Everyone’s a critic…

Categories Research

Criticism forms one of the pillars of academia. It’s constant and everywhere, and goes hand-in-hand with rejection – papers booted out, grant applications chucked in funders’ bins, mocking of your promotion application…

In theory this criticism should be part of a process of improvement and enhancement. The idea is that peer-review in whatever form it takes, acts simultaneously as a gatekeeper to quality in the discipline, and also as a vehicle for improvement. Of course that only works if the criticism is constructive. It’s like the conversations we have with our students here about providing not just feedback, but useful feedback. I use the idea of the criticism sandwich – positive comment, negative comment, positive comment. This is because when critiquing work it is just as important to note the good bits, so that we know what worked well and what can be built on. There has been a lot of discussion in the media about the ‘snowflake generation’ who cannot handle being told their work is rubbish, but usually this is about how the feedback is framed. I know plenty of ‘baby boomers’ (at the opposite end of the generational spectrum) who respond insanely when being told their work is rubbish. Again, it’s about how this is framed.

As an academic, the publication process is where you experience all of this the most. One of the things I noticed as Editor-in-Chief of Science & Justice was the cultural differences when it came to peer review comments. The tone, aggression, support, etc all differed from country to country. Seemingly the approach to criticism is very much embedded in national sensibilities and views on academia. A good EiC though will mitigate the worst excesses of this process so that the comments sent to the authors are honest, but constructive. We’ve all experienced rejection from Journals but there’s nothing more frustrating than not being able to develop your work as a result. The first paper I ever wrote was rejected without peer review! I understand now why that happens, but at the start of my career it was frustrating not to fully understand what was wrong with the paper and what needed improving (everything, it transpired…).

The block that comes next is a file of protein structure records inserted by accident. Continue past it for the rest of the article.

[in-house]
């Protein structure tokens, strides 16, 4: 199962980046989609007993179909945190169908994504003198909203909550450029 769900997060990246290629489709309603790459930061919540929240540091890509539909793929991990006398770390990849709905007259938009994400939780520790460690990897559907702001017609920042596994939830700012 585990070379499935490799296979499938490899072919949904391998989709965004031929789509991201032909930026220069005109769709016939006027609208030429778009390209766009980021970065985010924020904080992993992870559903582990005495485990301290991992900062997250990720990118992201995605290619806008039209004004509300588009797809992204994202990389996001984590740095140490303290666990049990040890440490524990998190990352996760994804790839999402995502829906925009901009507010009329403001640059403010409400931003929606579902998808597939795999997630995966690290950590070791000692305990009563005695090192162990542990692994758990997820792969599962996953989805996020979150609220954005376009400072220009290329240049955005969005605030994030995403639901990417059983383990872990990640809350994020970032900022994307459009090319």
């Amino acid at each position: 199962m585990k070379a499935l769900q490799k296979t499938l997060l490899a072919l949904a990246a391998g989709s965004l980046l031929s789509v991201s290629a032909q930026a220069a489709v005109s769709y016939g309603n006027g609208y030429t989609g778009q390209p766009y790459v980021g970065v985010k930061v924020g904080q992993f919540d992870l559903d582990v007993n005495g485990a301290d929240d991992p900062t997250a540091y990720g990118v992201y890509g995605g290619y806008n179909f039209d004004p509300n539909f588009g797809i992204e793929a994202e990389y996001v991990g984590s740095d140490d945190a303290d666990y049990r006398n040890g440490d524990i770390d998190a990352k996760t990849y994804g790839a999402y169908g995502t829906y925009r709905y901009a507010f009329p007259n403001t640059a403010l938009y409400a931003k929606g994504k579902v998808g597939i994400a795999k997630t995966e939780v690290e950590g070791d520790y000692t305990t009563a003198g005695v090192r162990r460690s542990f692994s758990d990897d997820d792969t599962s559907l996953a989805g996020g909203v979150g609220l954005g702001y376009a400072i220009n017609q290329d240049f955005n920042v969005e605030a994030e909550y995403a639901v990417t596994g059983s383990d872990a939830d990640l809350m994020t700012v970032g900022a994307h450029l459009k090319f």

Everyone is entitled to their opinion. But it’s a mistake to think that all opinions should be viewed equally. And this is the rub. There are times when my opinion carries more weight than yours – when it comes to the effect of burning on the skeleton for example, or how to devise an innovative learning session, or the cultural resonance of The Amazing World of Gumball in our modern interconnected society. Other times your opinion will carry more merit. In fact, this is the basis for giving expert evidence in court, or the process of academic peer review. Some people’s opinions, based on experience and expertise, carry more weight.

Where this falls down is on this little thing called the internet. Here we have a combination of the ease of giving an opinion and the challenge of determining the merit of that opinion. As such, and as have been noted before, it often seems that those who shout the loudest are most engaged with. Further, there is often an expectation that one’s opinion should be acted on as if it were a universal fact. All of this is compounded by the fact that oftentimes these opinions are given online via anonymous profiles – thus allowing the user the confidence to post things with seeming impunity.